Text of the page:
The night before I left for CodeMash I spent some time getting video and audio casts downloaded to the Zune.  I haven’t traveled with a video device before so I was curious what I would play the most, audio or video.  Turns out I never stopped playing video on the plane or while waiting in the terminal.  I probably played video for about 2.5 hours and I had about 2/3 battery life left.  I’ll blog more about the Zune experience later on sometime after I get a feel for it so let’s move onto the squirting video!

Zune Squirt Video

The Zune has a wireless card built into it and one of the things you can do today with the wireless card is transfer a song to another Zune.  Since I work at home and know absolutely no one else where I live that has a Zune, this is something I couldn’t play with without a partner in crime.   During the first day of CodeMash we were having lunch.  Patrick and Alex of SRT Solutions were at the table along with Steve and Bob and last but not least Jason Follas.  Jason had just acquired a Black Zune and had it with him.   Being geeks we immediately thought it was the perfect chance to squirt.  I pulled my Canon SD630 camera out and took a quick video.   

Just a few more screen shots so you can see how the experience is.  Here are our devices sitting side by side on the table.  Mine is white, his is black.  This is what the screen looks like when you are searching for nearby devices.  Sorry for the bad pic but the lighting in the room was really bad.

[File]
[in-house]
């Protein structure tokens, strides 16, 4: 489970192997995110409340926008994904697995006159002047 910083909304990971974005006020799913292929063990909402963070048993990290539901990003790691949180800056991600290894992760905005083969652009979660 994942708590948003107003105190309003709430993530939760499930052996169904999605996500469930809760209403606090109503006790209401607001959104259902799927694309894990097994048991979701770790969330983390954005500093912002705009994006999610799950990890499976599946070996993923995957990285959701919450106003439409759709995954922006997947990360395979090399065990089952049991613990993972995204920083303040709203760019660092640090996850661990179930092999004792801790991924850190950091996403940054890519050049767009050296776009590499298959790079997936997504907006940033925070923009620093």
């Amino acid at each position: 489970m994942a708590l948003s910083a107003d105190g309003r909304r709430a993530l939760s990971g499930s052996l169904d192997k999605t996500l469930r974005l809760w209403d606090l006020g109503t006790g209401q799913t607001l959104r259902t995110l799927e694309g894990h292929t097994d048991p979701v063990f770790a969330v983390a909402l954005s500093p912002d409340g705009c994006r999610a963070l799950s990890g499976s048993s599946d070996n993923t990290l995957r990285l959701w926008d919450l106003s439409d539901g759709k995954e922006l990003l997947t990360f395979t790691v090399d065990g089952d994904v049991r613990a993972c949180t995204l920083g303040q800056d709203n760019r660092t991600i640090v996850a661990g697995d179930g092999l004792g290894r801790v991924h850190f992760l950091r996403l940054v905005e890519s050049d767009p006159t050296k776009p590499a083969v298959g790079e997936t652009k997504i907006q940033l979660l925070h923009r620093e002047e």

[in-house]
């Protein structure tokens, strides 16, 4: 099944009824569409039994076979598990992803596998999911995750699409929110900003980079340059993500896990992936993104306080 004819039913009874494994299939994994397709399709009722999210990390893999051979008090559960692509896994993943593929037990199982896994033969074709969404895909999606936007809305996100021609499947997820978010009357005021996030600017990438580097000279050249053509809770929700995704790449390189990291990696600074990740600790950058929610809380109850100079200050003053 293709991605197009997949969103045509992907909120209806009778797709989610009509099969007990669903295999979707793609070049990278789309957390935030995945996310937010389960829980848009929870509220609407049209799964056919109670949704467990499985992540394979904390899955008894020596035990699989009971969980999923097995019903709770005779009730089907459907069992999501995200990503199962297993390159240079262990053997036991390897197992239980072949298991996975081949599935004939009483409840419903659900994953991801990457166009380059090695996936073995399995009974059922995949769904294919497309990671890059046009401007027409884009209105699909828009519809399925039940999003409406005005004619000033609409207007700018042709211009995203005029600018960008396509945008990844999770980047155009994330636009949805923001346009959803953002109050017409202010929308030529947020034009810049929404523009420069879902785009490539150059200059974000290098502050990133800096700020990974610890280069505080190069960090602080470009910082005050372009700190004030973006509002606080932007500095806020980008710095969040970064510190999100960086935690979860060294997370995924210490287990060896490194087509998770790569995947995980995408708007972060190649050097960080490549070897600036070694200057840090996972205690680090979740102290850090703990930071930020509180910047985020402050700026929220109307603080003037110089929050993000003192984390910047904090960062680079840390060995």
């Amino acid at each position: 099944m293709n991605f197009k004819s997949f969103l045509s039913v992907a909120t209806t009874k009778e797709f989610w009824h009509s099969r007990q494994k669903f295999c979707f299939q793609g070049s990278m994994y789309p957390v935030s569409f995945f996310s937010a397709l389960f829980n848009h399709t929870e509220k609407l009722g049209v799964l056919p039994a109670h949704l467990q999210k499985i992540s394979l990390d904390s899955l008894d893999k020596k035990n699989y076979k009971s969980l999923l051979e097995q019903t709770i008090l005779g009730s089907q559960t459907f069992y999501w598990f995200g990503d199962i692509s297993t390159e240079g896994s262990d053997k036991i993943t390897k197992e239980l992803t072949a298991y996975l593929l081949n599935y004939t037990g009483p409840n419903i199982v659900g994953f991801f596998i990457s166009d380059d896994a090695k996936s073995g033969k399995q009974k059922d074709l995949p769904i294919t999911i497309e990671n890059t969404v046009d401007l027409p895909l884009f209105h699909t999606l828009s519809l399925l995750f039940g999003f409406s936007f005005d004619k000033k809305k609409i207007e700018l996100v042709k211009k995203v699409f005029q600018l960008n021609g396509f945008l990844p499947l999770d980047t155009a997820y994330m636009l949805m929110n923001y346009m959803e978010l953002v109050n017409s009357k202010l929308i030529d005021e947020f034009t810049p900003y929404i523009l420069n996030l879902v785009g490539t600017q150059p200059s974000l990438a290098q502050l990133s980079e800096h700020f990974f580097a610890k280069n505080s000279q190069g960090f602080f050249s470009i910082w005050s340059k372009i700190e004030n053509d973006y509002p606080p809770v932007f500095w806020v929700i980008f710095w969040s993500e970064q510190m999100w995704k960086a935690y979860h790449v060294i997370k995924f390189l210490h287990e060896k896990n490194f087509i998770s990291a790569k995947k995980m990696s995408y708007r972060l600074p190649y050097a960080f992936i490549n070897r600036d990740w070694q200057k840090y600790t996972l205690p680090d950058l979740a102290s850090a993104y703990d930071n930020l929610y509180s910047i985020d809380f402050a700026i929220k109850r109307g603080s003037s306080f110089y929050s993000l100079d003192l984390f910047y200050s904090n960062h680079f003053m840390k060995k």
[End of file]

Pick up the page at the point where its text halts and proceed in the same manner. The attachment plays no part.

Once the transfer finished which we didn’t want to wait for it in the video so here is what the screen displays once it is finished with the transfer.  Note that it says you can play the song 3 times in 3 days.  This is something that digital rights management needs to address because the file I transferred Jason was in fact just a podcast which should have no restrictions.  I don’t have any ideas how this should be solved in order to mark a file with a different license but we need to figure it out.  Especially when it comes to podcasts and video casts.


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Apple Announces iPhone, Who’s Going to Buy One?

Posted by Keith Elder | Posted in Computer Hardware | Posted on 09-01-2007


Today at Macworld Apple announced what has been discussed and speculated to death on every blog and major publication, their iPhone.  Ok, so let’s talk about who is going to buy one.  Honestly I’ll probably buy one for Ellen.  She has been wanting a new phone since her Motorola phone is showing wear and she still uses the iBook I bought her several years ago.  We also have Cingular and we are due an upgrade (although I don’t know what the upgrade price will be).  I am not happy about the lack of 3G.  How can you release a new phone and not have it 3G enabled.  I guess we’ll have to wait for iPhone 2.0. 

Besides my wife, who else will get one?  If you are planning on getting one add a comment.  Of course a lot of the MacFanBoys will be jumping on one no doubt.  But who else?   What about corporate America?  The Enterprises?  Will they give up their Blackberry’s?  I don’t think so.   Why not?  Well the iPhone only supports IMAP and POP email which allows you to only check personal email.  Basically the phone is going to be really good for personal use, but will not see adoption in the Enterprise.  A lot of companies don’t allow phones with cameras to be brought even into the work place so there is another reason.  Thankfully, I don’t work for one though.  Which means Palm with their Treo’s running Goodlink or the Blackberries are safe for now in corporate America.

However, if this device takes off then that creates demand.  With demand comes market share and with market share comes third party ad ons.  So if you are Blackberry or Goodlink and you read this start now developing a “plugin” or something for the iPhone to get it into the enterprise.  You’ll make millions.

Anyone else planning on buying one for the whopping $499 for the 4GB version or $599 for the 8GB version?